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Stimulus funds help student reach dreams


January 07, 2010

In the current economic climate, it's a challenge for young people to find any sort of summer job, let alone a job that both expands their minds and helps society.

But thanks to the American Recovery and Reinvestment Act (ARRA), Arizona State University student Aida Mohammadreza and thousands of other science-minded students across the nation are hard at work in jobs that yield far more than a paycheck.

A sophomore majoring in biochemistry, Mohammadreza was thrilled to learn that she had secured an ARRA-supported summer research position at an ASU laboratory that uses genome-based tools to study throat cancer. Besides helping to pay college bills, the Mohammadreza's job meshes well with her dream of a career in biomedicine and her desire to help people with cancer.

Mohammadreza's great-grandfather passed away from throat cancer, which sparked the inspiration and motivation for her interest in cancer research.

"I've been told he was very strong throughout his entire life and being diagnosed with cancer was no exception," said Mohammadreza, a daughter of Iranian immigrants who grew up in Salt Lake City, Utah. "Such family history has really influenced me to pursue research that would save lives."

For the past year, Mohammadreza has worked at the ASU Biodesign Institute's Center for Ecogenomics under the guidance of her mentor Laimonas Kelbauskas. She is able to continue her research there this summer because of an ARRA-funded administrative supplement that was awarded by the National Human Genome Research Institute (NHGRI) to Deirdre Meldrum, the center's director and the dean of ASU's Ira A. Fulton Schools of Engineering.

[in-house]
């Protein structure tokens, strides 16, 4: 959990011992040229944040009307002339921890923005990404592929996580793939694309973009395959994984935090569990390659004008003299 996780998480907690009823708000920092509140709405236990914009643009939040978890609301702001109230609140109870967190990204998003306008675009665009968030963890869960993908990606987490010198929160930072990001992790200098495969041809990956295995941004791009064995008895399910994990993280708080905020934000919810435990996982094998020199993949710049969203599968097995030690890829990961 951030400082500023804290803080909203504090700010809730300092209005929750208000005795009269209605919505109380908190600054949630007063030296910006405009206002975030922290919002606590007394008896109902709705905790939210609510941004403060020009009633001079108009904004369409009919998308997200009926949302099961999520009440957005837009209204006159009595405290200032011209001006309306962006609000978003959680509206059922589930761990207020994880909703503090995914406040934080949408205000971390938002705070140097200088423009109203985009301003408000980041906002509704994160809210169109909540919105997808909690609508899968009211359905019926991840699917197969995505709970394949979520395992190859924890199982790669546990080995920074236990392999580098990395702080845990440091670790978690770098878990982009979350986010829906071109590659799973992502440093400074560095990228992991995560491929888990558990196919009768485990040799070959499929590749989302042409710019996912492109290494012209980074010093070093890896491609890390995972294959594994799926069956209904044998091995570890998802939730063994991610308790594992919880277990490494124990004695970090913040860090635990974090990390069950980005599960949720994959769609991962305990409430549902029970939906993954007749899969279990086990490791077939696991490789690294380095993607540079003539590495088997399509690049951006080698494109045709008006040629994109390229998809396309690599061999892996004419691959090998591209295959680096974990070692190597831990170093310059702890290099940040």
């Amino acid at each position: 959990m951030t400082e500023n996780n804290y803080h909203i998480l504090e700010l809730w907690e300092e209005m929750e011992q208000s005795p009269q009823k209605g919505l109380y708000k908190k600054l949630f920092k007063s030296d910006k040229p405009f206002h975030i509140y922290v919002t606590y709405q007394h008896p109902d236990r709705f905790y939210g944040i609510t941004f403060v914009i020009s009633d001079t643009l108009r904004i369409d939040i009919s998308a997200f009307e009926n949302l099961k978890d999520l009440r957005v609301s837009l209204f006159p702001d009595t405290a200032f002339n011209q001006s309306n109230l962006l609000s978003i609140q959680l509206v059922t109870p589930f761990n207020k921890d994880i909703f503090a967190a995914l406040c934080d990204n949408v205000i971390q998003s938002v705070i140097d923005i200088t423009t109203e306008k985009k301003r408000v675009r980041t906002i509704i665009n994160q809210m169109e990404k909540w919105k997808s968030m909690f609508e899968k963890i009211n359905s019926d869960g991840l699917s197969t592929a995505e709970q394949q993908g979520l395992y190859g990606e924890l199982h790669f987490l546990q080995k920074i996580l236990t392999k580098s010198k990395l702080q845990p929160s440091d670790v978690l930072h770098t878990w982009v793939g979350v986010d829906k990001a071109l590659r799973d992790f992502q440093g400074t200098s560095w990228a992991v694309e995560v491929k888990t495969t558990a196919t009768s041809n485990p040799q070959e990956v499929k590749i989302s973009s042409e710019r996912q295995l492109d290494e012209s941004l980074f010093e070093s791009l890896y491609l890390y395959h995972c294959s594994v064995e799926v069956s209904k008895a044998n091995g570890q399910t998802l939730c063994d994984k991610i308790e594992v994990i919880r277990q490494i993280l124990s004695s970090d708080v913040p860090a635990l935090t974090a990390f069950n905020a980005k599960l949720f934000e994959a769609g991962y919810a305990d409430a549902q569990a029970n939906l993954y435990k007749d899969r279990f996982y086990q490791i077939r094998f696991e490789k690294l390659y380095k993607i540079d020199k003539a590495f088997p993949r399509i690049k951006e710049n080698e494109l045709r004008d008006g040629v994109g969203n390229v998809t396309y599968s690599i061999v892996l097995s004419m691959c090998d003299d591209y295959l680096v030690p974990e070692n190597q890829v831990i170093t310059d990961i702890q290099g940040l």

"We were delighted to receive the added boost to our research made possible by the ARRA stimulus funding from NHGRI," Meldrum said. "It is impossible to overemphasize the value of the contributions that highly motivated, talented undergraduates like Aida bring to our efforts."

Nationwide, ARRA funding will support approximately 5,100 research and training positions this summer for high school and college students, as well as science educators.

"If I didn't have this summer research position, I would definitely look for another opportunity in genome research," Mohammadreza said. "The ARRA funding will allow me to turn my ideas and dreams into a reality."

Mohammadreza will study Barrett's esophagus, a condition that affects about 1 percent of adults in the United States. In Barrett's esophagus, the cells lining the lower part of the throat, or esophagus, are replaced with cells that appear similar to those that line the intestines. The disorder is often found in people who suffer from gastroesophageal reflux disease, which occurs when acidic contents from the stomach rise into the esophagus. A small number of people with Barrett's esophagus develop a rare but particularly deadly type of throat cancer.

Mohammadreza's work involves analyzing individual cells to understand the genetic differences between healthy esophageal cells and the cells seen in Barrett's esophagus. Such information is important for understanding the fundamental mechanisms involved in the disease process, which in turn may lead to new or better ways to treat or prevent the condition.

Scientific inquiry seems to come naturally to Mohammadreza. Back in elementary school, she would play veterinarian with her best friend's dog. Mohammadreza said that she would create odd concoctions of anything she deemed healthy, such as eggs, milk, carrots, grape juice, bananas and herbs. But did she feed it to the canine? That was too obvious – and too easy, she said. Instead, she'd soak bandages in the murky mixture and cover the unlucky dog from head to tail.

Mohammadreza balances her love of science with an equally strong love of helping others. Beside her paid work in the lab, she's volunteering this summer at Scottsdale Healthcare Hospital and Chandler Regional Medical Center. She also belongs to several student-run charitable groups, including Habitat for Humanity and Global Medical Brigade.

"One of the aims of genome research is to develop drugs that improve people's quality of life, a goal similar to my own," Mohammadreza said. "There are many people that are vulnerable to life-threatening diseases, and I want to be part of a team that could help them."


This article originally appeared on the National Human Genome Research Institute Web site. Reposted with permission.